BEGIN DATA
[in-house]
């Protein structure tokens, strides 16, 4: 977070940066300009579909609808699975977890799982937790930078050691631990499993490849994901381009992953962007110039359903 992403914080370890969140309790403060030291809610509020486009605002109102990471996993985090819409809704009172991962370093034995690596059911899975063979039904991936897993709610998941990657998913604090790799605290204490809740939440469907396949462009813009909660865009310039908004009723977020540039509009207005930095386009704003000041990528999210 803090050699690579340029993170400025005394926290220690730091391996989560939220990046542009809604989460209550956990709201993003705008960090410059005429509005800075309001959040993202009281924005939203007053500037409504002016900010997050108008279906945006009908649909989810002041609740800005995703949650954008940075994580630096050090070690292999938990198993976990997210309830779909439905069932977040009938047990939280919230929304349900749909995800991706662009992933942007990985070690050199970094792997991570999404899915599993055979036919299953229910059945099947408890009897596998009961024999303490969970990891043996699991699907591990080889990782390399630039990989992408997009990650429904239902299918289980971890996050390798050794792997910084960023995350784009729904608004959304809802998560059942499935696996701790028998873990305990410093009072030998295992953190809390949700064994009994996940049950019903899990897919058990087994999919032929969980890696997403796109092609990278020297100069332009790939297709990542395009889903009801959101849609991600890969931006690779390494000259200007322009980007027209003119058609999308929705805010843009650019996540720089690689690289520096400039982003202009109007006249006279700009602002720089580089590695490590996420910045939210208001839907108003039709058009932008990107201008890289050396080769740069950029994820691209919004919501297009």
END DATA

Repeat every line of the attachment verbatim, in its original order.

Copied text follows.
[in-house]
């Protein structure tokens, strides 16, 4: 977070940066300009579909609808699975977890799982937790930078050691631990499993490849994901381009992953962007110039359903 992403914080370890969140309790403060030291809610509020486009605002109102990471996993985090819409809704009172991962370093034995690596059911899975063979039904991936897993709610998941990657998913604090790799605290204490809740939440469907396949462009813009909660865009310039908004009723977020540039509009207005930095386009704003000041990528999210 803090050699690579340029993170400025005394926290220690730091391996989560939220990046542009809604989460209550956990709201993003705008960090410059005429509005800075309001959040993202009281924005939203007053500037409504002016900010997050108008279906945006009908649909989810002041609740800005995703949650954008940075994580630096050090070690292999938990198993976990997210309830779909439905069932977040009938047990939280919230929304349900749909995800991706662009992933942007990985070690050199970094792997991570999404899915599993055979036919299953229910059945099947408890009897596998009961024999303490969970990891043996699991699907591990080889990782390399630039990989992408997009990650429904239902299918289980971890996050390798050794792997910084960023995350784009729904608004959304809802998560059942499935696996701790028998873990305990410093009072030998295992953190809390949700064994009994996940049950019903899990897919058990087994999919032929969980890696997403796109092609990278020297100069332009790939297709990542395009889903009801959101849609991600890969931006690779390494000259200007322009980007027209003119058609999308929705805010843009650019996540720089690689690289520096400039982003202009109007006249006279700009602002720089580089590695490590996420910045939210208001839907108003039709058009932008990107201008890289050396080769740069950029994820691209919004919501297009």